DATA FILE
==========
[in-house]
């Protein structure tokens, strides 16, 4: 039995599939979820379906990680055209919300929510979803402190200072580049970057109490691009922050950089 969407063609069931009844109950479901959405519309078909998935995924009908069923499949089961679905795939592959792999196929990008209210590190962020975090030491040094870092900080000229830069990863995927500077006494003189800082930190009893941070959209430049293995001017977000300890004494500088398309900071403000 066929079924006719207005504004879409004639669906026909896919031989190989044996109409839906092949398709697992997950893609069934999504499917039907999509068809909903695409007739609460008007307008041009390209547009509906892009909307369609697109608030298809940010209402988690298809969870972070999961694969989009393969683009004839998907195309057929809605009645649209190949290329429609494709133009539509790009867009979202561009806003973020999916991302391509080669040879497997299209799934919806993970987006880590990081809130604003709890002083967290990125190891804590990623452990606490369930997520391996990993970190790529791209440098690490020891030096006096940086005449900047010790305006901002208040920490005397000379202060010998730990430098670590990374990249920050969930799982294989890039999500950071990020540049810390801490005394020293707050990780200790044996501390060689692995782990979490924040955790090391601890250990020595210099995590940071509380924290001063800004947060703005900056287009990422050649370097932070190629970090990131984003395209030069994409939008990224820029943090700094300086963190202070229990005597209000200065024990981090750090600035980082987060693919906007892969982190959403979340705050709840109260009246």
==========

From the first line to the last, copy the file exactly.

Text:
[in-house]
């Protein structure tokens, strides 16, 4: 039995599939979820379906990680055209919300929510979803402190200072580049970057109490691009922050950089 969407063609069931009844109950479901959405519309078909998935995924009908069923499949089961679905795939592959792999196929990008209210590190962020975090030491040094870092900080000229830069990863995927500077006494003189800082930190009893941070959209430049293995001017977000300890004494500088398309900071403000 066929079924006719207005504004879409004639669906026909896919031989190989044996109409839906092949398709697992997950893609069934999504499917039907999509068809909903695409007739609460008007307008041009390209547009509906892009909307369609697109608030298809940010209402988690298809969870972070999961694969989009393969683009004839998907195309057929809605009645649209190949290329429609494709133009539509790009867009979202561009806003973020999916991302391509080669040879497997299209799934919806993970987006880590990081809130604003709890002083967290990125190891804590990623452990606490369930997520391996990993970190790529791209440098690490020891030096006096940086005449900047010790305006901002208040920490005397000379202060010998730990430098670590990374990249920050969930799982294989890039999500950071990020540049810390801490005394020293707050990780200790044996501390060689692995782990979490924040955790090391601890250990020595210099995590940071509380924290001063800004947060703005900056287009990422050649370097932070190629970090990131984003395209030069994409939008990224820029943090700094300086963190202070229990005597209000200065024990981090750090600035980082987060693919906007892969982190959403979340705050709840109260009246």